Without a doubt, the vast majority of people will engage in masturbation over the course of their lifetimes. May, even, is National Masturbation Month. Yet self-pleasure still remains a divisive issue, as it has for some time, and moreover, the question of its role forms the basis for much of the cultural divide in our nation today.
Masturbation is a hot-button issue because it sits at the heart of several fundamental questions of existence. Our treatment of the topic/practice can reveal such things as what we think the purpose of sex is, how we view morality, and how we consider our place within our bodies. In turn, these answers shed light on the greater questions of today’s society: gay marriage, pornography, abortion.
The Atlantic has some background:
The view of masturbation as benign and beneficial is a new one. The Judeo-Christian tradition has long been hostile towards self-pleasure, at least for men. The Talmud compares spilling seed to spilling blood; the Zohar (the central work of Kabbalah) calls it the most evil act a man can commit. The traditional Christian view was no more tolerant; Catholic and Protestant authorities framed masturbation as a deeply sinful (though forgivable) waste of precious semen. Women were left out of these prohibitions for the obvious reason that most male religious authorities didn’t consider the possibility that women were capable of or interested in giving themselves orgasms.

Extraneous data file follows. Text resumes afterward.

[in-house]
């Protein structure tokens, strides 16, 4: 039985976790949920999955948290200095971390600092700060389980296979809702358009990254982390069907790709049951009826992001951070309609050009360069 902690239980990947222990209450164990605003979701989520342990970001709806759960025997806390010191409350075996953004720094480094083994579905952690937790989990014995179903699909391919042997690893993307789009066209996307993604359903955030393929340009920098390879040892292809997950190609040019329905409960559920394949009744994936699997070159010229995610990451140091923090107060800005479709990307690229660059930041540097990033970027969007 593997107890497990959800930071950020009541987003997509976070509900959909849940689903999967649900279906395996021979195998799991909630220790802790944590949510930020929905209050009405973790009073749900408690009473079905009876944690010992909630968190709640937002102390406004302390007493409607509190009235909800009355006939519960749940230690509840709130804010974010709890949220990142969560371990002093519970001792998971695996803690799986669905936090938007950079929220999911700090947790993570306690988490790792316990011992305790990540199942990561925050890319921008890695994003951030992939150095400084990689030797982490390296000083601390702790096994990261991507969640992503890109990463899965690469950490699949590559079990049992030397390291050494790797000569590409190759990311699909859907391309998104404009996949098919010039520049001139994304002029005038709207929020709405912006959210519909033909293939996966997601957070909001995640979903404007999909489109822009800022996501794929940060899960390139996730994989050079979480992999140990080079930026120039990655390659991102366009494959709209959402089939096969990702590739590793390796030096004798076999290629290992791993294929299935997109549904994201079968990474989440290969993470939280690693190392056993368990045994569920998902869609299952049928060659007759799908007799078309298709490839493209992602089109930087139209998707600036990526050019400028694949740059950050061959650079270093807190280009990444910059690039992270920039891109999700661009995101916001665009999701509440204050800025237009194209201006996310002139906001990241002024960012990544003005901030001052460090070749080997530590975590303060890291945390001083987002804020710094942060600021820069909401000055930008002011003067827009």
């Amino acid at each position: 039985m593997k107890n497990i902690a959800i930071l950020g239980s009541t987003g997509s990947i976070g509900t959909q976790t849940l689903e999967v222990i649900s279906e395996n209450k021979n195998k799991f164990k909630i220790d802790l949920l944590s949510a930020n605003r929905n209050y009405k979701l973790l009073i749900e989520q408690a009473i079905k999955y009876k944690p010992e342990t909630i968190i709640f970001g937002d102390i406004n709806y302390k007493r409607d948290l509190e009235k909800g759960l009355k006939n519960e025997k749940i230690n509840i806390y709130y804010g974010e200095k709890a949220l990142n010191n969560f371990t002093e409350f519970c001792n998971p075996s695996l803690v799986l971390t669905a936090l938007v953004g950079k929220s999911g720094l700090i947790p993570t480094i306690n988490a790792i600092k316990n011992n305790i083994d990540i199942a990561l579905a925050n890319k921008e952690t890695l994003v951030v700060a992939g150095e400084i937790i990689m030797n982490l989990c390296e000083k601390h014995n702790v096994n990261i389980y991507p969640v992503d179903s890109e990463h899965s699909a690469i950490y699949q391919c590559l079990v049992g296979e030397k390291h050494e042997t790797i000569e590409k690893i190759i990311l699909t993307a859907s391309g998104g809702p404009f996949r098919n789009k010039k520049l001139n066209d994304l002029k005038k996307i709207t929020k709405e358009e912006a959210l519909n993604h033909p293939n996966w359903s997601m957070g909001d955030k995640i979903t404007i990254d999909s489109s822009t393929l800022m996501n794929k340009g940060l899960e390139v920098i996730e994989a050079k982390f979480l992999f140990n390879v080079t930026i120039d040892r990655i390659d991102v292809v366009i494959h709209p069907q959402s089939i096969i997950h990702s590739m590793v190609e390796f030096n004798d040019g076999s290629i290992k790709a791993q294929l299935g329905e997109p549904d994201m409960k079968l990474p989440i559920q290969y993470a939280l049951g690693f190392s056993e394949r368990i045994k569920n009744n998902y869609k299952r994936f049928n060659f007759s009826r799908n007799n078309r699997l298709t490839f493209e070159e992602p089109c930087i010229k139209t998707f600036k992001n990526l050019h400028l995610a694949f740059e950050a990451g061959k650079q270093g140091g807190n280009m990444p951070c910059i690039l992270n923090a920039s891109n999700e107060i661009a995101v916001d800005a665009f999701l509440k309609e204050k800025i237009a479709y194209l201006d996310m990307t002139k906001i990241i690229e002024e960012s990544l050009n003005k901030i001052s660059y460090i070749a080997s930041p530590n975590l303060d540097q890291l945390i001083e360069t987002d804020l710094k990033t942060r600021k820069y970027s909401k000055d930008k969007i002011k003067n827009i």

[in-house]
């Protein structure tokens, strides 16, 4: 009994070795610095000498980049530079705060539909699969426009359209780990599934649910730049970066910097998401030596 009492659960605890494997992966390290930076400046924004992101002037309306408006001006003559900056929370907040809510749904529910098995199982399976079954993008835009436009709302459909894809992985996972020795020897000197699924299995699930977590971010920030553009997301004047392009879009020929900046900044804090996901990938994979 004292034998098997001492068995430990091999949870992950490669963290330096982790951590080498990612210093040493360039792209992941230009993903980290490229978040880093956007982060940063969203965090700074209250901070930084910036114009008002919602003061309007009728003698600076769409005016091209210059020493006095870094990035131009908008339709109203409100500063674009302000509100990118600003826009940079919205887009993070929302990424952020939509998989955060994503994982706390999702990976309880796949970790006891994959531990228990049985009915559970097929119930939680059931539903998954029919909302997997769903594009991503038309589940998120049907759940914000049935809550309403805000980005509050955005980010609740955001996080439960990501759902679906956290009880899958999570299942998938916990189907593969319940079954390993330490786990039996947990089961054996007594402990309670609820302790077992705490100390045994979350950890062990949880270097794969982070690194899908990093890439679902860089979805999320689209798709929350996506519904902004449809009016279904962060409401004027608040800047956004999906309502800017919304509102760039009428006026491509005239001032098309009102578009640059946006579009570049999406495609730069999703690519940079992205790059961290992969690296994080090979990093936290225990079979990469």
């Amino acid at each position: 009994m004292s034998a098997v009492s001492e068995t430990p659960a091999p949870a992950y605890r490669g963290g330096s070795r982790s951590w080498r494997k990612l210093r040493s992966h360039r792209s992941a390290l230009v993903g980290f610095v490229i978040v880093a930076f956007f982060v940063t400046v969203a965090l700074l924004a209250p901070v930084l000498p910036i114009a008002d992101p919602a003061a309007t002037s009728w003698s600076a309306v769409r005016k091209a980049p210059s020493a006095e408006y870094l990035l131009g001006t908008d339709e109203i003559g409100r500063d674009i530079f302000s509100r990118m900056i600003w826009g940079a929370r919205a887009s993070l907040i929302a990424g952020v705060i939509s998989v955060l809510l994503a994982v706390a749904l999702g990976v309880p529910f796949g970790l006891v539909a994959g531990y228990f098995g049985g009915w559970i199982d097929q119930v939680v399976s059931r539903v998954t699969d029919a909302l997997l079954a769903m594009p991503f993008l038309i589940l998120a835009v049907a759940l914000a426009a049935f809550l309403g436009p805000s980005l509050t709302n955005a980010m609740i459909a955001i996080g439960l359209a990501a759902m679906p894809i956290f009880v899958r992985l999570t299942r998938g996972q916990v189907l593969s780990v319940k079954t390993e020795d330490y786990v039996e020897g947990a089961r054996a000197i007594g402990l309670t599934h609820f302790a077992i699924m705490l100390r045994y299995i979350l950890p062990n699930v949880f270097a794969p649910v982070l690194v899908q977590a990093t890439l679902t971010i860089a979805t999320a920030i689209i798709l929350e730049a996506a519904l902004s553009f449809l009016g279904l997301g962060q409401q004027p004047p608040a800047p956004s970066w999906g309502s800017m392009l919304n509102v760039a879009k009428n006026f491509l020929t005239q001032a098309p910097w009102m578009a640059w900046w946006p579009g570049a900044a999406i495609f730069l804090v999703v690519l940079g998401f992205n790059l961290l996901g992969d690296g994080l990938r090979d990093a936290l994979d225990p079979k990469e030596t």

As we at the Airspace have covered, the inventor of the Graham cracker warned against the practice, going so far as to create the bland food to curb lust. But the greater effort was to control the sexuality of women. As recent discoveries have shown, early vibrators were to make hand-stimulation look worthless by comparison. And leader’s like Sylvester Graham and John Kellogg (of cereal fame) hoped that a sexually independent man would be above the influence of lustful, manipulative woman.
Once more Hugo Schwyzer at the Atlantic manages to give an un-biased history of the masturbation debate:
The contemporary catechism of the church doesn’t mention the waste of seed. Rather, heavily influenced by the late John Paul II’s “theology of the body,” it insists that our sexuality is intended for one purpose: “the relationship of one person to another, in the complete and lifelong mutual gift of a man and a woman.” Evangelical Protestants often make the same case; the anti-porn ministry XXX Church teaches that “It is a selfish act that pleases no one but you. God created sex to be between a man and his wife. Not a man and his girlfriend and not a man or woman with himself or herself.”
As religious conservatives see it, the great mistake we make when we masturbate is to claim our sexuality as ours alone. All sexual activity must be about “mutual self-giving” between a husband and a wife, the church claims, arguing that masturbation is “an intrinsically and gravely disordered action.” Since masturbation is the first sexual act in which most people voluntarily engage, it is in a very real sense the original sexual sin from which all the others—based as they are on this mistaken sense of autonomy—flow. On the right, opposition to the idea of masturbation as an acceptable practice is growing rather than declining.
Generally, masturbation puts the singular body, the individual and his or her self, at the center of the equation. This may, as the Church has argued, turn the sexual act into a selfish exercise, something we should be ashamed of. But on the other hand, it empowers us to recognize that we are both individuals and animals, and thereby, that the immense power of sexual pleasure can be in our hands alone. Any alternative implies that sex and bodies are the purview of the community.
“Masturbation Is at the Root of the Culture Wars,” Hugo Schwyzer, The Atlantic